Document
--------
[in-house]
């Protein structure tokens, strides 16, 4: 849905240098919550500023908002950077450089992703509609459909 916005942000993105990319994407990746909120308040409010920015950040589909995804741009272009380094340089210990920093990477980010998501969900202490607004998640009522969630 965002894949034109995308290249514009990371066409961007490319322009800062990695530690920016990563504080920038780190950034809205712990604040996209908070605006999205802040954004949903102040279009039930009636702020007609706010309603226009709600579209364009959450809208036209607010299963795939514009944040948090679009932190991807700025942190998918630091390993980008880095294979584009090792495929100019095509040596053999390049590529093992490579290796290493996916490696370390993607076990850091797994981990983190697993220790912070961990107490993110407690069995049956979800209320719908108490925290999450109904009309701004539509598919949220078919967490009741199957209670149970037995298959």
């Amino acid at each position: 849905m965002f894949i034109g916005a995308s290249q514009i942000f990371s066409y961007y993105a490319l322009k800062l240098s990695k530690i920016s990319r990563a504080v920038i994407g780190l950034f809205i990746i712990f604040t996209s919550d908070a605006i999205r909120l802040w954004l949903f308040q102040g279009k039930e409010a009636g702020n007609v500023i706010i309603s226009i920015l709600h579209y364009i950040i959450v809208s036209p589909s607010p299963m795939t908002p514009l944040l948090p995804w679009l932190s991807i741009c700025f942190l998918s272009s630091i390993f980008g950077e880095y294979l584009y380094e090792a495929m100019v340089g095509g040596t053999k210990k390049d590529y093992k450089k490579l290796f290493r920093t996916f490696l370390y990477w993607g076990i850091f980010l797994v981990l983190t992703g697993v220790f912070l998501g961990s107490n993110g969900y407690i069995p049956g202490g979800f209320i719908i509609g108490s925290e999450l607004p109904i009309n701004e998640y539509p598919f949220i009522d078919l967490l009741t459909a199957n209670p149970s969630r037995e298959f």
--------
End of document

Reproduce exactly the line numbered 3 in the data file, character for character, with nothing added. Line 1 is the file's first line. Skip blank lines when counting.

């Amino acid at each position: 849905m965002f894949i034109g916005a995308s290249q514009i942000f990371s066409y961007y993105a490319l322009k800062l240098s990695k530690i920016s990319r990563a504080v920038i994407g780190l950034f809205i990746i712990f604040t996209s919550d908070a605006i999205r909120l802040w954004l949903f308040q102040g279009k039930e409010a009636g702020n007609v500023i706010i309603s226009i920015l709600h579209y364009i950040i959450v809208s036209p589909s607010p299963m795939t908002p514009l944040l948090p995804w679009l932190s991807i741009c700025f942190l998918s272009s630091i390993f980008g950077e880095y294979l584009y380094e090792a495929m100019v340089g095509g040596t053999k210990k390049d590529y093992k450089k490579l290796f290493r920093t996916f490696l370390y990477w993607g076990i850091f980010l797994v981990l983190t992703g697993v220790f912070l998501g961990s107490n993110g969900y407690i069995p049956g202490g979800f209320i719908i509609g108490s925290e999450l607004p109904i009309n701004e998640y539509p598919f949220i009522d078919l967490l009741t459909a199957n209670p149970s969630r037995e298959f």